the two nations remained, keeping a watchful eye upon each other, without acting hostilities on either side, till the 18th of May, 1652, when Van Trump appeared in the Downs with a fleet of forty-five men of war. Blake, who had then but twenty ships, upon the approach of the Dutch admiral saluted him with three single shots, to require that he should, by striking his flag, show that respect to the English, which is due to every nation in their own dominions; to which the Dutchman answered with a broadside; and Blake, perceiving that he intended to dispute the point of honour, advanced with his own ships before the rest of his fleet, that, if it were possible, a general battle might be prevented. But the Dutch, instead of admitting him to treat, fired upon him from their whole fleet, without any regard to the customs of war, or the law of nations. Blake for some time stood alone against their whole force, till the rest of his squadron coming up, the fight was continued from between four and five in the afternoon till nine at night, when the Dutch retired with the loss of two ships, having not destroyed a single vessel, nor more than fifteen men, most of which were on board the admiral, who, as he wrote to the parliament, was himself engaged for four hours with the main body of the Dutch fleet, being the mark at which they aimed ; and, as Whitlock relates, received above a thousand shot. Blake in his letter acknowledges the particular blessing and preservation of God, and ascribes his success to the justice of the cause, the Dutch having first attacked him upon the English coast. It is indeed little less than miraculous that a thou. sand great shot should not do more execution; and those who will not admit the interposition of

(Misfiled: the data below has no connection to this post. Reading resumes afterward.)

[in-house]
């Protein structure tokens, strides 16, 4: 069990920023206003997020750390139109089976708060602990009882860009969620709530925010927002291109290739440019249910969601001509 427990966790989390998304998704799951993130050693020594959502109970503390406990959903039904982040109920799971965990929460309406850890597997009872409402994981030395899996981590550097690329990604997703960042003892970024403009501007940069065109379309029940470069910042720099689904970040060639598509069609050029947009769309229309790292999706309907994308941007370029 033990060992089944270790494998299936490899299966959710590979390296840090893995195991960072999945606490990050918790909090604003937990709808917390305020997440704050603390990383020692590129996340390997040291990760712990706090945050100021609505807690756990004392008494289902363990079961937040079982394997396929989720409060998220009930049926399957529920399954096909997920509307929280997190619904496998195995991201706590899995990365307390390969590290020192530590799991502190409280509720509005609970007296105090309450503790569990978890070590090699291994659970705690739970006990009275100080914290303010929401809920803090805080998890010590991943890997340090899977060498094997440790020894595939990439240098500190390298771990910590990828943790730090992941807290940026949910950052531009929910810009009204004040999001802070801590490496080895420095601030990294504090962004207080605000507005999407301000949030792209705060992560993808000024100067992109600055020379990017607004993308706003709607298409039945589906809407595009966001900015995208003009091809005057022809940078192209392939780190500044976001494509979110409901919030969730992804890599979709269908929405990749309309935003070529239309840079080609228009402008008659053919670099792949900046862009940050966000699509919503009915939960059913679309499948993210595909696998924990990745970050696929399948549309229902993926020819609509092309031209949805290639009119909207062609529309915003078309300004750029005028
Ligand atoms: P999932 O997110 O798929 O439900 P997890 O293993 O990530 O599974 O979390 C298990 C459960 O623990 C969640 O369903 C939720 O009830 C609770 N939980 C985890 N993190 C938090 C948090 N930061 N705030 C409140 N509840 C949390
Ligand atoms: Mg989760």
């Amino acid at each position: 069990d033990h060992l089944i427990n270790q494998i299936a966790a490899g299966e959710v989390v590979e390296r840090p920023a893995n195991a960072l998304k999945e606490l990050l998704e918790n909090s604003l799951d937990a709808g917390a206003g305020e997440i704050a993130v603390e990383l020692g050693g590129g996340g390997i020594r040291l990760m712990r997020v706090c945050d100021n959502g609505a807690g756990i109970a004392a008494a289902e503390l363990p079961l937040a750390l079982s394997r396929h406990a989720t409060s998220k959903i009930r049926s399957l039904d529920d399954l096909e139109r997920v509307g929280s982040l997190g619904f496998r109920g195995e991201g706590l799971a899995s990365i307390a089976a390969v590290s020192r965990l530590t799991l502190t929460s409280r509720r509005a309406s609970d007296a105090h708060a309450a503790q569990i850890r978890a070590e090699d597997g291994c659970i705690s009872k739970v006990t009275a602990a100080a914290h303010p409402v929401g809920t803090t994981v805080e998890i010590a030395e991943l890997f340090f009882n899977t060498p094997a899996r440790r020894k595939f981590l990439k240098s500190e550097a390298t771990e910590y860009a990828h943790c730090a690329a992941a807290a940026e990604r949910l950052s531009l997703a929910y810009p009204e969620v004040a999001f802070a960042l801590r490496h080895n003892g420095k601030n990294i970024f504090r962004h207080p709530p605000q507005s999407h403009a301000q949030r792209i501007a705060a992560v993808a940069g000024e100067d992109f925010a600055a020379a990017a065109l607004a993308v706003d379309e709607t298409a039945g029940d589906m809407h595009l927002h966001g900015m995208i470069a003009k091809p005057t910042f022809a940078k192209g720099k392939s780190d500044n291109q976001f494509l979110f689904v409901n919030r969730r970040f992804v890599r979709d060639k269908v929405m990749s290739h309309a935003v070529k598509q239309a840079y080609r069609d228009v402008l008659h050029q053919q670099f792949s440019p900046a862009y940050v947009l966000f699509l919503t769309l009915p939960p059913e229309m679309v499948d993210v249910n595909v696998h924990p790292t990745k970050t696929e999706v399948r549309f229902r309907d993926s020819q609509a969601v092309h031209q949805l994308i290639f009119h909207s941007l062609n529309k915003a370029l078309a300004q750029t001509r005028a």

Providence, may draw at least this inference from it, that the bravest man is not always in the greatest danger.

In July he met the Dutch fishery fleet with a convoy of twelve men of war, all which he took, with 100 of their herring-busses. And in September, being stationed in the Downs with about sixty sail, he discovered the Dutch admirals De Witt and De Ruyter with near the same number, and advanced towards them; but the Dutch being obliged, by the nature of their coast, and shallowness of their rivers, to build their ships in such a manner that they require less depth of water than the English vessels, took advantage of the form of their shipping, and sheltered themselves behind a flat, called Kentish Knock; so that the English, finding some of their ships aground, were obliged to alter their course; but perceiving early the next morning that the Hollanders had forsaken their station, they pursued them with all the speed that the wind, which was weak and uncertain, allowed, but found themselves unable to reach them with the bulk of their fleet, and therefore detached some of the lightest frigates to chace them. These came so near as to fire upon them about three in the afternoon; but the Dutch, instead of tacking about, hoisted their sails, steered toward their own coast, and finding themselves the next day followed by the whole English fleet, retired into Goree. The sailors were eager to attack them in their own harbours; but a council of war being convened, it was judged imprudent to hazard the fleet upon the shoals, or to engage in any important enterprise without a fresh supply of provisions.

That in this engagement the victory belonged to